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Mathematical modelling of the immune response to influenza

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The immune response plays an important role in the resolution of primary influenza infection and prevention of subsequent infection in an individual. However, the relative roles of each component of the immune response in clearing infection, and the effects of interaction between components,are not well quantified.

We have constructed a model of the immune response to influenza based on data from viral interference experiments, where ferrets were exposed to two influenza strains within a short time period. The changes in viral kinetics of the second virus due to the first virus depend on the strains used as well as the interval between exposures, enabling inference of the timing of innate and adaptive immune response components and the role of cross-reactivity in resolving infection. Our model provides a mechanistic explanation for the observed variation in viruses’ abilities to protect against subsequent infection at short inter-exposure intervals, either by delaying the second infection or inducing stochastic extinction of the second virus. It also explains the decrease in recovery time for the second infection when the two strains elicit cross-reactive cellular adaptive immune responses. To account for inter-subject as well as inter-virus variation, the model is formulated using a hierarchical framework. We will fit the model to experimental data using Markov Chain Monte Carlo methods; quantification of the model will enable a deeper understanding of the effects of potential new treatments.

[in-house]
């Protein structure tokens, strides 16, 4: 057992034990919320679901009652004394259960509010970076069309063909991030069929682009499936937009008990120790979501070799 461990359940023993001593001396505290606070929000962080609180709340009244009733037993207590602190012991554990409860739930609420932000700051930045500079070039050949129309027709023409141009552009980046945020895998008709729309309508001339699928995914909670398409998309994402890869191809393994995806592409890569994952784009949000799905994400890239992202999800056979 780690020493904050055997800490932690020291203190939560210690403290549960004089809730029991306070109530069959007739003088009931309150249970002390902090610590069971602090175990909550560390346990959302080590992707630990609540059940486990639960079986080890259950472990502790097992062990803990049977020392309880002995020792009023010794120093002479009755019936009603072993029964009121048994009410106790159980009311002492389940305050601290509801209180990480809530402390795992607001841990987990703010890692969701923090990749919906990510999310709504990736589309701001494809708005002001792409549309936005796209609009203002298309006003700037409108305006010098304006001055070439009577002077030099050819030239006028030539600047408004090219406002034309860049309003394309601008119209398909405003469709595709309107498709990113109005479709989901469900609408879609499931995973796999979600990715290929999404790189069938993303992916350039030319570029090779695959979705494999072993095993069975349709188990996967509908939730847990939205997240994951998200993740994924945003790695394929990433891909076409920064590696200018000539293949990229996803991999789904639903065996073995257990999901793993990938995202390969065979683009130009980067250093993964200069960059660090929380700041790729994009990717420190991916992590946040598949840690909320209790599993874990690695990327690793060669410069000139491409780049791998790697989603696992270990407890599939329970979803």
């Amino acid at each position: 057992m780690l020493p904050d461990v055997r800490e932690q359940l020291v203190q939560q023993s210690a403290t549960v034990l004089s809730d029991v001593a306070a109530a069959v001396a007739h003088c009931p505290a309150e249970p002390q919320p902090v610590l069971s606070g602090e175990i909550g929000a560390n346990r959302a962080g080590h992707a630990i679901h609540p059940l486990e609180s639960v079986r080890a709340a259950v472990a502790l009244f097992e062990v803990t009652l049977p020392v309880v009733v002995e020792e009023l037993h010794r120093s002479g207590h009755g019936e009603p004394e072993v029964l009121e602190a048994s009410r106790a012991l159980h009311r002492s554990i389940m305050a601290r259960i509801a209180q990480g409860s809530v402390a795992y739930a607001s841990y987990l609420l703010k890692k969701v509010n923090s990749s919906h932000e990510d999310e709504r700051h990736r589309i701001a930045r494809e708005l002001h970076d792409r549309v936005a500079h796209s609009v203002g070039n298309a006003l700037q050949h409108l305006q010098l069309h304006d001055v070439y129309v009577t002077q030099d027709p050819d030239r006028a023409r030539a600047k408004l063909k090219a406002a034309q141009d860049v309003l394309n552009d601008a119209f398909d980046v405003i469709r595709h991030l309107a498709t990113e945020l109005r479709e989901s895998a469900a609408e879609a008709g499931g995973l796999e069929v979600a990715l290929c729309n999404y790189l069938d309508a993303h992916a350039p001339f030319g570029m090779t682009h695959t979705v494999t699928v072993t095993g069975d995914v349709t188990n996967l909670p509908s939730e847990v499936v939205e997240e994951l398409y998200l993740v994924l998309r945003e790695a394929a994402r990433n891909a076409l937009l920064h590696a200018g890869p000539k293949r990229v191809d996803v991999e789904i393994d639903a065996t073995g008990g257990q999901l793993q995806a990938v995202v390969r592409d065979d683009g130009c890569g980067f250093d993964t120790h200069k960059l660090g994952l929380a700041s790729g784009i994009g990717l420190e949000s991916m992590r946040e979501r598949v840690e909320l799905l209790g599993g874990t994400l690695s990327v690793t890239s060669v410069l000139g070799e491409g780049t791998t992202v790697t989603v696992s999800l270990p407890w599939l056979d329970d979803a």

This talk is part of the Worms and Bugs series.

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